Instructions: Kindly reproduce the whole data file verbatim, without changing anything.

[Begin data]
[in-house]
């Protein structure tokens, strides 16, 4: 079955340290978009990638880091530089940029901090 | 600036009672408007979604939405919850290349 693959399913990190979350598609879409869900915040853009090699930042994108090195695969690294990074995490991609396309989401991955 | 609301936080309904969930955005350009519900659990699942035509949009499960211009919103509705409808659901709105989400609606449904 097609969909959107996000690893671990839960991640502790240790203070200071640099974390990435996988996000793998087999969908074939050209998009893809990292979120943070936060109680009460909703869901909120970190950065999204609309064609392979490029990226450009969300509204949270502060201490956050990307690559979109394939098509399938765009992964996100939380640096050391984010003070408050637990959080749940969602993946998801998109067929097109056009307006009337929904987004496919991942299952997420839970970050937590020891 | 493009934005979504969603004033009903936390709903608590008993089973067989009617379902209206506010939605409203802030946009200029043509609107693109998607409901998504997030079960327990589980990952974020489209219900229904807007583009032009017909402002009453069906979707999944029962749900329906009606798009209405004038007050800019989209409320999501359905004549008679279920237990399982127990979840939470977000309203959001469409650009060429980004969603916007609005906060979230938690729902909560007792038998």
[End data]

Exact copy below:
[in-house]
């Protein structure tokens, strides 16, 4: 079955340290978009990638880091530089940029901090 | 600036009672408007979604939405919850290349 693959399913990190979350598609879409869900915040853009090699930042994108090195695969690294990074995490991609396309989401991955 | 609301936080309904969930955005350009519900659990699942035509949009499960211009919103509705409808659901709105989400609606449904 097609969909959107996000690893671990839960991640502790240790203070200071640099974390990435996988996000793998087999969908074939050209998009893809990292979120943070936060109680009460909703869901909120970190950065999204609309064609392979490029990226450009969300509204949270502060201490956050990307690559979109394939098509399938765009992964996100939380640096050391984010003070408050637990959080749940969602993946998801998109067929097109056009307006009337929904987004496919991942299952997420839970970050937590020891 | 493009934005979504969603004033009903936390709903608590008993089973067989009617379902209206506010939605409203802030946009200029043509609107693109998607409901998504997030079960327990589980990952974020489209219900229904807007583009032009017909402002009453069906979707999944029962749900329906009606798009209405004038007050800019989209409320999501359905004549008679279920237990399982127990979840939470977000309203959001469409650009060429980004969603916007609005906060979230938690729902909560007792038998």